All you need for winter mountain biking adventures is some new gear and the ability to happily embrace the cold.
To most people, hopping on a bike and braving the snow and ice that characterize the season probably doesn’t sound like the best use of time. Many would rather spend their free hours on a slope, partaking in the popular winter sports of skiing and snowboarding. But for those who either live too far from a ski resort or are simply too attached to mountain biking to last an entire season without it, winterizing your routine can be a great option.
As expected, the first step is to have the right bike. This isn’t as simple as it sounds. Buying a brand new fat-tire bike that is built specifically for snow and ice conditions can be quite costly—$2,500 or more. For those who want to ride but don’t want to be left with a light wallet, changing out the tires on your mountain bike can be a good start. This can include simply replacing your current tires with fat tires, but a number of riders go the extra mile and add studded tires, which provide an even better grip. If you live close enough to a bike shop that offers rentals, that’s a great way to try out a few different snow bikes if you’re considering purchasing one.
Yes, you might still fall, despite having the right tires. This is a fact of mountain biking, so most athletes should accept it and move on—to outfitting, that is. Failing to wear the proper attire can ruin a ride. There are four aspects of your standard MTB outerwear that should be altered in order to accommodate your body in the cold—clothing, shoes, hat, and gloves.
When you’re planning what to wear during a winter mountain biking trek, think cross-country ski gear. If you already own some, that’s a money saver, as winter mountain biking clothing is very similar. First, make sure your base layer is high-quality. The brand totally depends on your body type, preference, and the amount you’re willing to spend, but whatever brand route you go, don’t skimp on this. The same thing goes for purchasing an outer layer. Make sure it’s big enough to fit over your base layer, or you’ll end up with exposed areas. Once these body parts meet the cold, you’ll be ready to turn your bike around and head home. Recommended by Gear Patrol is the Castelli Espresso Due outer layer, which is rated for protection at 32 degrees. Additional base and outer layers may be needed, depending on where you’re riding. Another great buy is a pair of winter bib tights, which also work to eliminate any exposed areas.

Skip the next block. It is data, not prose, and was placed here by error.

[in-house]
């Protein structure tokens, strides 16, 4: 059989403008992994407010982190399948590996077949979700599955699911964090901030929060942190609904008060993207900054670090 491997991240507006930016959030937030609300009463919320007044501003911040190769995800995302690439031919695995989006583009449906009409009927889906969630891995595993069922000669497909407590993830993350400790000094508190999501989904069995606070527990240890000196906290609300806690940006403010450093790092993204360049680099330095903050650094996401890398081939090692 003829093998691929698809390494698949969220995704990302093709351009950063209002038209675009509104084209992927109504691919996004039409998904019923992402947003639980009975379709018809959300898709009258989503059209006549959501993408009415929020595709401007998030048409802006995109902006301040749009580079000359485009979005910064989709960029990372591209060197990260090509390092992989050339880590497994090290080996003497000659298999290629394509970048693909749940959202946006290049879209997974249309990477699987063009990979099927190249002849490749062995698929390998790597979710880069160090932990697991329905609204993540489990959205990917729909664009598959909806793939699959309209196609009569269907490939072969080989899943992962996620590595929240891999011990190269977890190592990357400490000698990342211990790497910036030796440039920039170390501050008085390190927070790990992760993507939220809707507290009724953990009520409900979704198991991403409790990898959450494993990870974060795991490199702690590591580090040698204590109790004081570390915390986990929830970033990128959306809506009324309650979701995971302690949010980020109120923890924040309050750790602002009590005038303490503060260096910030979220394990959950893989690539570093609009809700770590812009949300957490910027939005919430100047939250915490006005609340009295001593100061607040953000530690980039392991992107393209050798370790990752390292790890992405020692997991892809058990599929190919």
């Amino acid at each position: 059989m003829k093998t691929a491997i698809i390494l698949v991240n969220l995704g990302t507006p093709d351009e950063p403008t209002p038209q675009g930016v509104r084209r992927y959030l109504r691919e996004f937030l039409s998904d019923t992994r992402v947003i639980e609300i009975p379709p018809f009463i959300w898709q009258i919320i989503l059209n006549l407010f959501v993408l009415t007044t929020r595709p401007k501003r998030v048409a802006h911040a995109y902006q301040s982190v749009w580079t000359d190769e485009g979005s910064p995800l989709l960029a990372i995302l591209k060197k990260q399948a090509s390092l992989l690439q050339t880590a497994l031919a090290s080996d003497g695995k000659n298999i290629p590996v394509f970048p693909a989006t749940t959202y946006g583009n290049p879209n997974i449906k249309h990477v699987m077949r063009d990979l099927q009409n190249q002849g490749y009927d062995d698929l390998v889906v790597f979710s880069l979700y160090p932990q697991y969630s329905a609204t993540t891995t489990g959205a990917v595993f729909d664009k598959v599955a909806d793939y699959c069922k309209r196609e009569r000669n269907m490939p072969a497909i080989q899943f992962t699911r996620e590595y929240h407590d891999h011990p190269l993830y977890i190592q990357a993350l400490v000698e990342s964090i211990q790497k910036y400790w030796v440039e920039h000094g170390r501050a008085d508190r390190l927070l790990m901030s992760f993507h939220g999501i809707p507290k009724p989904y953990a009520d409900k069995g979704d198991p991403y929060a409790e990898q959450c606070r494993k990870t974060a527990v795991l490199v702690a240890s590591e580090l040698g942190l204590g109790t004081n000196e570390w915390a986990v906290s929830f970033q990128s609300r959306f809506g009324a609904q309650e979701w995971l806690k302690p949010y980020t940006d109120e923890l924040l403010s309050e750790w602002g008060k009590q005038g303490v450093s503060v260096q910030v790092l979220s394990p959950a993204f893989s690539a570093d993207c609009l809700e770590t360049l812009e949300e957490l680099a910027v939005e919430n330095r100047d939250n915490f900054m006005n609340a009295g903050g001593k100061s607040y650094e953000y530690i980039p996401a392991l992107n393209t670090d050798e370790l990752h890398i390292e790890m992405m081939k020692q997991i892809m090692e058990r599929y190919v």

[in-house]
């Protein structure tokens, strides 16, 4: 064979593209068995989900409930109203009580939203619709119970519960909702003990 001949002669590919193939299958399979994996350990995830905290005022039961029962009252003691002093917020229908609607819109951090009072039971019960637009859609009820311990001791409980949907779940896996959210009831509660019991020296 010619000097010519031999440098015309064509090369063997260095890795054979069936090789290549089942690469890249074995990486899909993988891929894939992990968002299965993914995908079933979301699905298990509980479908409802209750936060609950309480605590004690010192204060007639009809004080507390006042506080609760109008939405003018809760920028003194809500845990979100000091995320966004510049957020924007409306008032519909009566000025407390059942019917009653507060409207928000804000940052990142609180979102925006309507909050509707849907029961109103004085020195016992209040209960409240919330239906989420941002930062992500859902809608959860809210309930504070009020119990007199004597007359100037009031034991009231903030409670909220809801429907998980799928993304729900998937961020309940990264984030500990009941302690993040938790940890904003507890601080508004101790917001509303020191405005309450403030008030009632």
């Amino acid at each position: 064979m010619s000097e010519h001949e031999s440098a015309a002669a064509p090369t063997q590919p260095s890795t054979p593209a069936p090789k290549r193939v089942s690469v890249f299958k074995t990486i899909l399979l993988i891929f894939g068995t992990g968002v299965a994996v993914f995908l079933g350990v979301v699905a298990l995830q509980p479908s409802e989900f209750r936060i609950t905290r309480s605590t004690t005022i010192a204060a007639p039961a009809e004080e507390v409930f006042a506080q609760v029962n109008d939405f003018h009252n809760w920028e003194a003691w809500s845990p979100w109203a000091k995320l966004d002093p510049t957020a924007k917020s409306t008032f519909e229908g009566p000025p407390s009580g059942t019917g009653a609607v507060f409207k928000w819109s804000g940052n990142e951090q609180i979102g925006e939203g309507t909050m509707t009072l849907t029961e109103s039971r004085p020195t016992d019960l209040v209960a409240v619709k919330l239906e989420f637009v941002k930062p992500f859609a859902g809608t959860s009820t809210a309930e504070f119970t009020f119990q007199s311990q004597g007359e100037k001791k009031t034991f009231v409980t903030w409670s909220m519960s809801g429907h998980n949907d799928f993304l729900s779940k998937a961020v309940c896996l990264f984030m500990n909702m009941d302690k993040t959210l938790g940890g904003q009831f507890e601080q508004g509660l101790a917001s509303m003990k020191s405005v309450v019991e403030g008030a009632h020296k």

Winter mountain biking shoes are a must-have item. When your toes start to get cold, your ride might as well be over. Also recommended by Gear Patrol is the Sidi Diablo GTX shoe. Created by engineers who put insulating at the forefront of planning, these will keep your feet warm for hours of riding.
The biggest thing to keep in mind when looking to purchase a hat to wear while mountain biking is whether or not it will fit comfortably under your helmet.
Not only do you want additional insulation during the winter months, but you don’t want it to come at the cost of low-quality grips and lack of movement range. It’s best to purchase a pair of gloves at a retailer in person rather than online, because despite positive reviews, each glove is going to work and feel different for each person. For a list of the top 10 gloves for cold-weather rides, check out this article by Bicycling.
For some inspiration to get out on your mountain bike this winter, check out the video below.